if num == 0:
return "angry"
elif num == 1:
elif num == 2:
return "apathetic"
elif num == 3:
return "happy"

moods = []
response = ""

while response != "exit":
if response != "exit":
moods.append(response)

sum = 0
i = len(moods) - 1
counter = 0

while i > 0:
sum = sum + getNumberFromMood(moods[i])
i = i - 1
counter = counter + 1
if counter == 7:
break

average = sum / len(moods)
average = round(average) #round to the closest integer

print(average)

mood = getMoodFromNumber(average)

print(mood)
``````

### Characters

Strings and Lists are both Sequence data types, and so share a lot in common.

``````x = "this is a string"

#x = "u" #this is an error... you cannot modify strings... they are immutable
#loop through the characters in the string, the same way you loop through elements in a list

for character in x:
print(character)
``````

### Aliases

``````x = [
"tomatos",
"potatoes",
"sprats",
"frings",
"diet coke"
]

# make an alias of x that points to the same list value in memory
y = x

# this works just like the previous example.

for element in x:
print(element)
``````

### Slicing

``````x = [
"tomatos",
"potatoes",
"sprats",
"frings",
"diet coke"
]

# copy of the first 3 element in x stored in y
y = x[0:3] #use slice indexing
x = 'butternut squash'

#loop through the copy
for element in y:
print(element)
y = x[::] # starting:ending:spacing(?) if the last one is -1, the list will be backwards.

# negative number always start from end of list to the biginning

#check whether a value exists as an element in the list
if "sprats" in x:
print("ooooh, you like sprats??")
``````

### Tic Tac Toe (the basic idea)

A game of Tic Tac Toe requires a variety of list-related techniques in one example. The following code shows the basic idea of how to store the game board as a two-dimensional list.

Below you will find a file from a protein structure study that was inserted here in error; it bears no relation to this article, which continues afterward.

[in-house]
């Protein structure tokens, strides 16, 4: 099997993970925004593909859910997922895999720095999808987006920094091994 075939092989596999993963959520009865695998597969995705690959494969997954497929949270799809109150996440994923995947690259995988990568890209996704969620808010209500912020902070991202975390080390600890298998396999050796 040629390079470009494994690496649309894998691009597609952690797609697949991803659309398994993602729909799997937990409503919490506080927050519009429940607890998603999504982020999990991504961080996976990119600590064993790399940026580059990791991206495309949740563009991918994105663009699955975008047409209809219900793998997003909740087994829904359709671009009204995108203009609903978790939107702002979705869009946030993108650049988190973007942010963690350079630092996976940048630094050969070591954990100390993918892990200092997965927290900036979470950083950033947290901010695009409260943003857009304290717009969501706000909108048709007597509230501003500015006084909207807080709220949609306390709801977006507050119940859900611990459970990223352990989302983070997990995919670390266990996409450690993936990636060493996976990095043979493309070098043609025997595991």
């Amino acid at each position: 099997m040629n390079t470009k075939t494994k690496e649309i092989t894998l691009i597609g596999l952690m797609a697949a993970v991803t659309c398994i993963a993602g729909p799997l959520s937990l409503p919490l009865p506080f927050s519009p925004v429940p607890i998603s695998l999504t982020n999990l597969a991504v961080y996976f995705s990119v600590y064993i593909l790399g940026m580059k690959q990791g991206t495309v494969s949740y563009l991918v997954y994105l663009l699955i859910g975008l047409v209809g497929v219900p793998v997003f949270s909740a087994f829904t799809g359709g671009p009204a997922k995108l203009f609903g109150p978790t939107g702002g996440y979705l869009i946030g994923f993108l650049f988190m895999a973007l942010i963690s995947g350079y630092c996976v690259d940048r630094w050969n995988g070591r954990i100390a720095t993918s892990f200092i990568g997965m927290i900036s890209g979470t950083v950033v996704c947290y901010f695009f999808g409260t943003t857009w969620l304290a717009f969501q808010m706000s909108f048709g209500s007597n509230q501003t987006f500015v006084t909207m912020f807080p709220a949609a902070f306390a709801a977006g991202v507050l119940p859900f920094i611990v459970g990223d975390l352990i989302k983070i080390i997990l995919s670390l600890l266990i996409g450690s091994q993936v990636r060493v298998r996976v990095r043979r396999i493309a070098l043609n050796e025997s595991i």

`````` def showBoard():
global board
for row in board:
for col in row:
print(col, end="")
print()

board = [
["-", "-", "-"],
["-", "-", "-"],
["-", "-", "-"]
]

player = "0"
counter = 0

while True:
showBoard()

print("Please enter the row and column where you'd like to move in the format: 1,1")
move = input("Where would you like to go?")

#the split method chops up a string and returns a list
coordinates = move.split(",")
row = int(coordinates)
col = int(coordinates)

board[row][col] = player

if counter % 2 == 0:
player = "X"
else:
player = "O"

counter = counter + 1
``````

### Tic Tac Toe (complete)

This version of the Tic Tac Toe game includes various kinds of input validation, and checks for wins with each move.

`````` def printBoard():
global board
print("-------")
for row in board:
print("|", end="")
for col in row:
col = format(col, "1s")
print(col, end="|")
print()
print("-------")

#set up the blank game board as a two-dimensional list